becomes big and strong.
Please feel free to call the Centre on 6689-0142. You can
book in for our Wednesday morning orientations, which are
held between 10.30-11.30am.
Page 32 The Nimbin GoodTimes
September 2016
[email protected]
Great foaming test tubes
Ethno-Botany Trail
Tuntable Falls Community School has started
a fruitful partnership with Keshia Gordon
and Karan-Rae West from Ngulingah Local
Aboriginal Land Council’s Nimbin Rocks
Nursery.
Keshia and Karan-Rae donated, and helped
us plant, one hundred and sixty trees along
our Ethno-Botany Trail. All trees planted on
the trail are endemic to this area. On National
Tree Planting Day, run by Planet Ark, the
students planted a further forty trees.
From the time before time began, the
indigenous people of this land have known the
various uses of different plants, and Keshia
and Karen have given us bush-food species as
well as plants with medicinal values.
We are very grateful to the Ngulingah
Land Council for their interest and support,
and we look forward to helping them with
a regeneration project at Nimbin Rocks in
September.
Science Week goes off at Nimbin Central School!
Keshia Gordon and Karan-Rae West with children
Can I really teach my children?
by Susan de Wall
Most of us went to school
for a number of years and
are quite familiar with
how school works, what it
looks like, what to expect.
Not many of us have had
extended contact with
home educators and have
no idea what a day of home
education looks like.
Before starting, parents
imagine kids sitting at desks
with parents in the role
of teacher – just as it was
for us at school. Parents
then imagine daily lesson
plans needing to be written,
special resources that must
be purchased and curriculum
that needs to be interpreted.
It can be overwhelming.
It turns out that many of
these concerns evaporate
when we see how different
home education is to our
expectations.
In NSW (and every other
state), you do not need to be
a qualified teacher to educate
your children at home. You
don’t require a minimum
level of education. Your
only requirement is that you
Bushcraft and survival skills workshop
Scott Poad, Rewild, Kunghur: [email protected]
will join your children in a
learning journey and support
them to become independent
learners.
It turns out (and anyone
who has encountered a small
child in the ‘why’ stage will
realise this) that children
are intrinsically motivated
to learn. All we need to do is
keep up, to learn with them
and to help them find out
what they don’t know. And if
we don’t know? We find out
together.
Home educators are
facilitators of learning. We
determine what our children
want to learn by connecting
with them, asking questions,
showing them things they
might be interested in,
allowing them time to find
their areas of interest. It
means that we put learning
opportunities in front of our
children: we find interesting
resources; we go to new
places; meet new people;
we take classes; we borrow
books; look up websites; play
games; talk about what is
currently exciting to them.
Some things never get
taken up; some become new
passions. Children teach
themselves – we just fill in
any gaps we come across.
And the learning never
stops. We see after a while
that there is no typical day
of home education and we
start to relax into it. After
a while we realise that our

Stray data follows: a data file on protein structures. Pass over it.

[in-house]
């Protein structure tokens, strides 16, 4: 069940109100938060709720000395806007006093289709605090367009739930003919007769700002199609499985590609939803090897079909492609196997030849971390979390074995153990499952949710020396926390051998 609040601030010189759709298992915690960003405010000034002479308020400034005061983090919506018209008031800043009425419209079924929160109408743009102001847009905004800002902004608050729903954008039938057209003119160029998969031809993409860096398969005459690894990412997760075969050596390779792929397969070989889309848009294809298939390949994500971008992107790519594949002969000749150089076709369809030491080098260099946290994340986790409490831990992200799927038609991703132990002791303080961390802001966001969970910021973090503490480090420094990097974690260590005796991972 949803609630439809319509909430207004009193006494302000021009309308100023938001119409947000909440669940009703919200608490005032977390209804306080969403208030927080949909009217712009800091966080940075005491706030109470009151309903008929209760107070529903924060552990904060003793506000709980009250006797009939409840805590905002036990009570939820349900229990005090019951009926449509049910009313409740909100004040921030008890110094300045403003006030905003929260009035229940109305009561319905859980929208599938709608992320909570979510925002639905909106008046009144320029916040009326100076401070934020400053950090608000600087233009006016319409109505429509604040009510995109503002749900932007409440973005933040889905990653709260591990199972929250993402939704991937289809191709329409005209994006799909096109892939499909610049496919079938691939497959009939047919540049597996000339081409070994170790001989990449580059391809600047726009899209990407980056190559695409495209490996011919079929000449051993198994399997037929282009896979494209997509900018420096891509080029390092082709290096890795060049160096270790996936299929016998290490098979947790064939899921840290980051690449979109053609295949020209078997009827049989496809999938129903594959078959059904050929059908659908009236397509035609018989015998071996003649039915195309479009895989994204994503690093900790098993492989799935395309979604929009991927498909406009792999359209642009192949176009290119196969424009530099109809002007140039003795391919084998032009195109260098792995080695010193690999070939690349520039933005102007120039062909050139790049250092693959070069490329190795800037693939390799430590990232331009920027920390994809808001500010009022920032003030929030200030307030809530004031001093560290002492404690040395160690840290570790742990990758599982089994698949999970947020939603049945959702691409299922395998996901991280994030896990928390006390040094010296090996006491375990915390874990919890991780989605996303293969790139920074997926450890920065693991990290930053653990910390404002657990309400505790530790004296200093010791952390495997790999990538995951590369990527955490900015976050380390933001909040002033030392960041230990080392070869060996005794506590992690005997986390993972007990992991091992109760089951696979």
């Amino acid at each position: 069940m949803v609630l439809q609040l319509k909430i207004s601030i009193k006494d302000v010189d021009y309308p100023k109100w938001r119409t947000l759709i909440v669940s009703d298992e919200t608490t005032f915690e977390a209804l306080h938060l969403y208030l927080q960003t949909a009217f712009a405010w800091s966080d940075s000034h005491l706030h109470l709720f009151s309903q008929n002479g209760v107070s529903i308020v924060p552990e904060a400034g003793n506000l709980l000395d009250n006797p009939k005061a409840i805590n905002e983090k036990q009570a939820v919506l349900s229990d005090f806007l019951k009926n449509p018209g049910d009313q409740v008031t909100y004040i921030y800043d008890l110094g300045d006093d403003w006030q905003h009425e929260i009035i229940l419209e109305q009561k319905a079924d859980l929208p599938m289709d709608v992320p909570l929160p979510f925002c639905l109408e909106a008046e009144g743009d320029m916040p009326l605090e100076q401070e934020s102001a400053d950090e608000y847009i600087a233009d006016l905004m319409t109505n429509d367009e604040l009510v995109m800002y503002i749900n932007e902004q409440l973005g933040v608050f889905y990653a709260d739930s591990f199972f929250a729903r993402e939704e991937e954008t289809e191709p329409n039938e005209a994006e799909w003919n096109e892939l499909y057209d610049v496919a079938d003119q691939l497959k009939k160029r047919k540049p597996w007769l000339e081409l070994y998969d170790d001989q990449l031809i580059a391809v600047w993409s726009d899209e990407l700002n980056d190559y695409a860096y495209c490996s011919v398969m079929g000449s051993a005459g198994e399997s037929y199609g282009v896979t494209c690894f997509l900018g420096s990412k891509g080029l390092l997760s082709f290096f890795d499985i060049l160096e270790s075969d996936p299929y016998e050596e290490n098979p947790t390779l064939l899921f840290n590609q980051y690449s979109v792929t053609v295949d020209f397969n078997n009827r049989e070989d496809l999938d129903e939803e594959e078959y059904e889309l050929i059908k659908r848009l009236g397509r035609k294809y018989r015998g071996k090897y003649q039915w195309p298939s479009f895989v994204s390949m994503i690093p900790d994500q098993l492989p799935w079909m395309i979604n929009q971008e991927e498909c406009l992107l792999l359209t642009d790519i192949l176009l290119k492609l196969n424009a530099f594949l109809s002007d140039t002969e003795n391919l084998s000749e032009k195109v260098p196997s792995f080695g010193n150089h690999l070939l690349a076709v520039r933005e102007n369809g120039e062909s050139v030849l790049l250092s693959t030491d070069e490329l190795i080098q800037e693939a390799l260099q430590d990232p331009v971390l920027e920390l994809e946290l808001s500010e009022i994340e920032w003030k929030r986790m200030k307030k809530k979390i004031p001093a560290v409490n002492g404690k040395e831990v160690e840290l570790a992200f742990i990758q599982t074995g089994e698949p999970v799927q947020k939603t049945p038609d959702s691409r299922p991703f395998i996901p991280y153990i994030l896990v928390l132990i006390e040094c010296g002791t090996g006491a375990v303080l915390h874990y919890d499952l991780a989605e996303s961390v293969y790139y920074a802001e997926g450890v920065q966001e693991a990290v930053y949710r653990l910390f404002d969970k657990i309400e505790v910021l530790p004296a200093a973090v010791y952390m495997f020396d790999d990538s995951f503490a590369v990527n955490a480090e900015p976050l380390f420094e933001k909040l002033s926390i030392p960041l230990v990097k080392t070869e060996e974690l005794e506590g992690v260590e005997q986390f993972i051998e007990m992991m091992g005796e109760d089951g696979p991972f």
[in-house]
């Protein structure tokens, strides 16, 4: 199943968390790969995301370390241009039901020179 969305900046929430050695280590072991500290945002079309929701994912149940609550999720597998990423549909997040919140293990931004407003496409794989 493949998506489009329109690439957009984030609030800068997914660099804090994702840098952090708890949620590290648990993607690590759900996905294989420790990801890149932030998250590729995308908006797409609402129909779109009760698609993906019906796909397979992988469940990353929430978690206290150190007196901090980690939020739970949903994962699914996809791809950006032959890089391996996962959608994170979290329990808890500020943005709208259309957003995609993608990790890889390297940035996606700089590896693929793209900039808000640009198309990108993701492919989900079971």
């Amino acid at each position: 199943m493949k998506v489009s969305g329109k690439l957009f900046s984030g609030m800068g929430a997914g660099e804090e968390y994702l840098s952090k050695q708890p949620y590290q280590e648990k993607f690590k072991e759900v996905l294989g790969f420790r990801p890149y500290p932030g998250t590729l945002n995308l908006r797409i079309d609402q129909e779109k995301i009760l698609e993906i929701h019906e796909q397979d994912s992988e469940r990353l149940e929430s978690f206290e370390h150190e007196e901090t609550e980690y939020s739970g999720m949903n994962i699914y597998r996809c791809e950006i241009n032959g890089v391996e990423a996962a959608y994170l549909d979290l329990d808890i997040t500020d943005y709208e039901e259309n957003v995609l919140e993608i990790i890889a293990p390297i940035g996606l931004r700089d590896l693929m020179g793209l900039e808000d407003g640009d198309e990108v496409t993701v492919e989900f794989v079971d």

whole lifestyle has changed –
it has become geared towards
learning everyday, together.
Home education is on
the increase in Australia
and worldwide, as people
recognise the need to
nurture a lifelong love
of learning, to create an
education unique to your
child’s needs and allow them
to fully explore their talents
and passions. I will be
running some information
sessions in the near future.
If you’d like to know more,
please contact me at:
[email protected]
gmail.com
This student-designed vehicle, made of recycled materials,
is pictured being powered by a robotic Sphero, part of the
school’s coding activities in Science Week.
SPECIALISING IN UNWANTED CARS
Fashionating!
46 Cullen Street Nimbin
Lic. No. 238231C
ABN 85716021096
Preschool Café on again on Show weekend
At Nimbin Preschool there is always an
annual café held in the preschool yard on
the Saturday of the Nimbin Show.
It is always great fun for families and
their children to come into the preschool
to play and take part in special activities.
www.nimbingoodtimes.com
• Tahne is planning his own clothes shop
to sell some clothes;
• Letitia is planning to help her Dad
make and serve the coffee;
• Avia is planning the cooking at
preschool with Tahne and they
have decided to bake marshmallow
cupcakes and apple pie to serve;
• Charli really loves cafés and she thinks
that everyone in the community
should come along. She is going to
bake banana and chocolate muffins for
the café at preschool.
• Cleo wants everyone to play in the
sandpit when they come to the café
and help her find the treasure.
• Letitia, Vincent, Avia, Charli, Tahne
and Cleo are going to help serve cakes
at the café.
There will be a cardboard box cubby
house building workshop. So the
Aila making posters for the Preschool Café
children are asking the community to
donate boxes, tubes and cartons for this
This all happens with delicious cakes and amazing event. If you have any, please
coffee for a reasonable price!
drop them down to preschool before the
This year, some of the children at
Nimbin Show.
preschool are involved in the planning.
See you at the Nimbin Preschool Café
They wanted the community to know
on Saturday 24th September at the
about their plans for the preschool café.
Showground.
September 2016
The Nimbin GoodTimes Page 33